Fall is just around the corner, and with it comes cooler temperatures, shorter days and plenty of outdoor yard work. I have always loved the occasional crunchy leaf on a sidewalk, but what to do when soggy, unsightly, smelly piles of leaves accumulate? While the temptation to bag and dispose of leaves is hard to resist, consider that according to the Environmental Protection Agency, leaves and yard debris create about 34.7 million tons of waste in landfills per year – that is 13.3% of all solid waste in the United States.
This waste isn't only taking up space. As it decomposes in landfills, yard waste can release methane gas into the air, as well as leach acidic properties into the ground, polluting our soil and water. Many communities used to burn leaves, but most cities have understandably banned leaf burning due to the risks of fire and air pollution. So what should we do with all of these leaves that keep falling? Read on for some sustainable and creative approaches to dealing with your fallen foliage.
Leave your leaves on the ground
Arguably the simplest option for treating fallen leaves is to simply do nothing and to leave them on the ground. The benefits of this approach go beyond ease. The National Wildlife Federation attests that "leaf litter" acts as a vital habitat for many forms of wildlife. Turtles, toads, songbirds, mammals, invertebrates and moths and butterflies all use leaf litter for food, shelter and nesting when given the chance. Additionally, as leaves break down in your yard, they provide beneficial nutrients to the soil beneath, ultimately acting as a natural fertilizer.
Mulch your leaves
Even though leaving your leaves has benefits, the fact of the matter is that large leaves, such as those from oak and sycamore trees, create too much leaf litter to break down naturally. Plus, those wet, slick piles can be unsightly and odorous. In this case, a useful compromise between leaving and removing your leaves is mulching them. Many gas or electric mowers have mulching options that allow you to shred your leaves into smaller segments, which can then break down naturally and don't take up as much space on your lawn. Leaving these tiny leaf particles on your lawn gives you the benefit of that natural fertilizer without all the mess.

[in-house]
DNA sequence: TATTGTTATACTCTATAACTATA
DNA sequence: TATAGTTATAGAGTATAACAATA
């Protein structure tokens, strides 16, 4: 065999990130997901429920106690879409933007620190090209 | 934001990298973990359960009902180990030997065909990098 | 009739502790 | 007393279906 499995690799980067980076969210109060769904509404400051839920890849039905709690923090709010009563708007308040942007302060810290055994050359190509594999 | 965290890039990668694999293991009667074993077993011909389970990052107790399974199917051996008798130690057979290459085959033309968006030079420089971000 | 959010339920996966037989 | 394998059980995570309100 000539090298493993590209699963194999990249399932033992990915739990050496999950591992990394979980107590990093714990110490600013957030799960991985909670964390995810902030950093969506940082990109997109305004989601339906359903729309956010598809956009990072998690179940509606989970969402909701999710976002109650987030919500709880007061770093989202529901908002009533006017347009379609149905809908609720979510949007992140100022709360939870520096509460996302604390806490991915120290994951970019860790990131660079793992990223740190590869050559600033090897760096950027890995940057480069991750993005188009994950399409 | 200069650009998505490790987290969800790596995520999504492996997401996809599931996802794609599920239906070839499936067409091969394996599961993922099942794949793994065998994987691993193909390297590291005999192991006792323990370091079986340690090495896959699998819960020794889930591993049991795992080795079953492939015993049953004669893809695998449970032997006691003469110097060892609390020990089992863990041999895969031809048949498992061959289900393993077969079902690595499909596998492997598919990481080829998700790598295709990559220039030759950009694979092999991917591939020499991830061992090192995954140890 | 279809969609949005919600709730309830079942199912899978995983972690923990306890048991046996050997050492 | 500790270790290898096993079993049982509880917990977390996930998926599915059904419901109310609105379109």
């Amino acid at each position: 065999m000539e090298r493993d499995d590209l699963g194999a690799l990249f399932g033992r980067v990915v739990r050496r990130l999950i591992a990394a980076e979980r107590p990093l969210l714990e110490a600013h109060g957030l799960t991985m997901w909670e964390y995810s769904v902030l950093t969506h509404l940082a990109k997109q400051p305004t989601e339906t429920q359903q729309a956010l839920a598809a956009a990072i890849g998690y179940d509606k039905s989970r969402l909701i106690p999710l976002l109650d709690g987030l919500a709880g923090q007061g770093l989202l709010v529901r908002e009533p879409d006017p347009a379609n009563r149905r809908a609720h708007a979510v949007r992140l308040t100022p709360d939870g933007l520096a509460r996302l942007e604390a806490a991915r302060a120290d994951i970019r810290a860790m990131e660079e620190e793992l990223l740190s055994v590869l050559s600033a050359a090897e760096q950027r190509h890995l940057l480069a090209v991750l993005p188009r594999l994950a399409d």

Rake your leaves, but then reuse them
If you can't resist the rake this fall, turn your leaf piles into something useful. Compost piles need both wet and dry materials to do their magic, and fallen leaves are a perfect dry material. Composted leaves will decompose faster if you shred or cut them first, but no need if you want to skip this step. If you have more leaves than you do compost, store dry leaves in a trash can to use as brown material in spring.
A second sustainable option for raked leaves is to brew up some leaf mold. It sounds gross, but leaf mold is a natural and cost-free organic mulch that can greatly benefit your soil. To make leaf mold, set dry leaves aside in a wood or wire bin, or simply store them in plastic garbage bags outside. Keep leaves in your bin or bag moist by adding water when you accumulate new leaves, and then again every month or two or as your leaves dry out. Leaf mold can take a year or two to finish, but once it does, you can add it to flower beds and gardens as organic, cost-free mulch.
Finally, consider using your leaves as insulation for your outdoor plants in the winter and early spring. Simply create a ring of wire fencing around vulnerable plants, and fill the fencing with leaves all the way around the plant. When the chilliest days of winter and early spring have passed, remove the leaves and mulch or compost them.
Last but not least, consider the beauty of the varied hues of autumn and use your leaves to create something fun. Gather the family to do some leaf rubbings or glue leaves to paper for a collage. Stuff leaves into old clothes and build a scarecrow. Press and dry leaves, and add modge podge to preserve them so that you can create garlands, centerpieces, bookmarks and more. Most of all, enjoy this brief but beautiful season outdoors.